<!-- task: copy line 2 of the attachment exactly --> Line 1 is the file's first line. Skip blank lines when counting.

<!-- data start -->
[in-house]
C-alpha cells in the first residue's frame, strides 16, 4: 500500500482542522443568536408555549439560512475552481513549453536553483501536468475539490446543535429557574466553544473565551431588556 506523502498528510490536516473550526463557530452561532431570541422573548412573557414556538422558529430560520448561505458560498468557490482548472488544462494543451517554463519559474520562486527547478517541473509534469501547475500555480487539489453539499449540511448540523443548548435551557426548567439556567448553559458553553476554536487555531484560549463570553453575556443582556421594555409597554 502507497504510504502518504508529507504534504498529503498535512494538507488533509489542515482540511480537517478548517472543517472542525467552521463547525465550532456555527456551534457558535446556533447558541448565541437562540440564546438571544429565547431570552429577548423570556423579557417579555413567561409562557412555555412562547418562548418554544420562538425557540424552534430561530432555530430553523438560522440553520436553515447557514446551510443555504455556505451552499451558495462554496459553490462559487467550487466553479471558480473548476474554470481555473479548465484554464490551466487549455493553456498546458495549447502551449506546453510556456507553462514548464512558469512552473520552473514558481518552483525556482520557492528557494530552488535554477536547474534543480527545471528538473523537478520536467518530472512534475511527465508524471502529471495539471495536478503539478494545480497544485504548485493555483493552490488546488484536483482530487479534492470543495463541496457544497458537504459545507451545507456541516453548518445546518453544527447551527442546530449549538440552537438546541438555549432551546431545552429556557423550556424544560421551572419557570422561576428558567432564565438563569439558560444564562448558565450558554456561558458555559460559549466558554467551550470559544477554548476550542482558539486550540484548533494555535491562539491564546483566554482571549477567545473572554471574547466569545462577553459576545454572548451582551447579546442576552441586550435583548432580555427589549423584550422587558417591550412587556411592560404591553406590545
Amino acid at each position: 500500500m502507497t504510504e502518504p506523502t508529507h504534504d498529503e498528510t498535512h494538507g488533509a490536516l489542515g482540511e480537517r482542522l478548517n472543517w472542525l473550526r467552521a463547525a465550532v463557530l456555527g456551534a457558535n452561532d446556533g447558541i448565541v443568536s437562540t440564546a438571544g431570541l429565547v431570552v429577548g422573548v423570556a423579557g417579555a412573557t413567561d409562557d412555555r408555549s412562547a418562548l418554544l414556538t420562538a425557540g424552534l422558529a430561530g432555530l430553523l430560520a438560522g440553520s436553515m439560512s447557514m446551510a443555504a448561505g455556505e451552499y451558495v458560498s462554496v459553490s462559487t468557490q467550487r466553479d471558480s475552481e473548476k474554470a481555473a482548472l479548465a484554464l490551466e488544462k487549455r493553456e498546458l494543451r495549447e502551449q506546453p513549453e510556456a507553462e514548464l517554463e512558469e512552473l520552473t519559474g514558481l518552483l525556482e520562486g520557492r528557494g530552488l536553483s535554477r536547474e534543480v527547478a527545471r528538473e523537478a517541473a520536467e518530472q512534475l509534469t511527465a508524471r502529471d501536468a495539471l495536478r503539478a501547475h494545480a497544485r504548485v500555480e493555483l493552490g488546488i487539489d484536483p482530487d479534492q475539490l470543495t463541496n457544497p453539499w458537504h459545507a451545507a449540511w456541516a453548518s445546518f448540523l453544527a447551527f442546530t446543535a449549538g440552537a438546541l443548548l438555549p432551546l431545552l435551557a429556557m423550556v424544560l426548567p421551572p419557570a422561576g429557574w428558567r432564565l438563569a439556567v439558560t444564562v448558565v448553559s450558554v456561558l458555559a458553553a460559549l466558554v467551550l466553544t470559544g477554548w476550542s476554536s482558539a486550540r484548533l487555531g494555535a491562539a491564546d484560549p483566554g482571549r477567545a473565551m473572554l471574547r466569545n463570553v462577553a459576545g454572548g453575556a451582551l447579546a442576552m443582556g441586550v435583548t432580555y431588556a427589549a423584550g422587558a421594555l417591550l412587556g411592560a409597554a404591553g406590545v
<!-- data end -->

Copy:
C-alpha cells in the first residue's frame, strides 16, 4: 500500500482542522443568536408555549439560512475552481513549453536553483501536468475539490446543535429557574466553544473565551431588556 506523502498528510490536516473550526463557530452561532431570541422573548412573557414556538422558529430560520448561505458560498468557490482548472488544462494543451517554463519559474520562486527547478517541473509534469501547475500555480487539489453539499449540511448540523443548548435551557426548567439556567448553559458553553476554536487555531484560549463570553453575556443582556421594555409597554 502507497504510504502518504508529507504534504498529503498535512494538507488533509489542515482540511480537517478548517472543517472542525467552521463547525465550532456555527456551534457558535446556533447558541448565541437562540440564546438571544429565547431570552429577548423570556423579557417579555413567561409562557412555555412562547418562548418554544420562538425557540424552534430561530432555530430553523438560522440553520436553515447557514446551510443555504455556505451552499451558495462554496459553490462559487467550487466553479471558480473548476474554470481555473479548465484554464490551466487549455493553456498546458495549447502551449506546453510556456507553462514548464512558469512552473520552473514558481518552483525556482520557492528557494530552488535554477536547474534543480527545471528538473523537478520536467518530472512534475511527465508524471502529471495539471495536478503539478494545480497544485504548485493555483493552490488546488484536483482530487479534492470543495463541496457544497458537504459545507451545507456541516453548518445546518453544527447551527442546530449549538440552537438546541438555549432551546431545552429556557423550556424544560421551572419557570422561576428558567432564565438563569439558560444564562448558565450558554456561558458555559460559549466558554467551550470559544477554548476550542482558539486550540484548533494555535491562539491564546483566554482571549477567545473572554471574547466569545462577553459576545454572548451582551447579546442576552441586550435583548432580555427589549423584550422587558417591550412587556411592560404591553406590545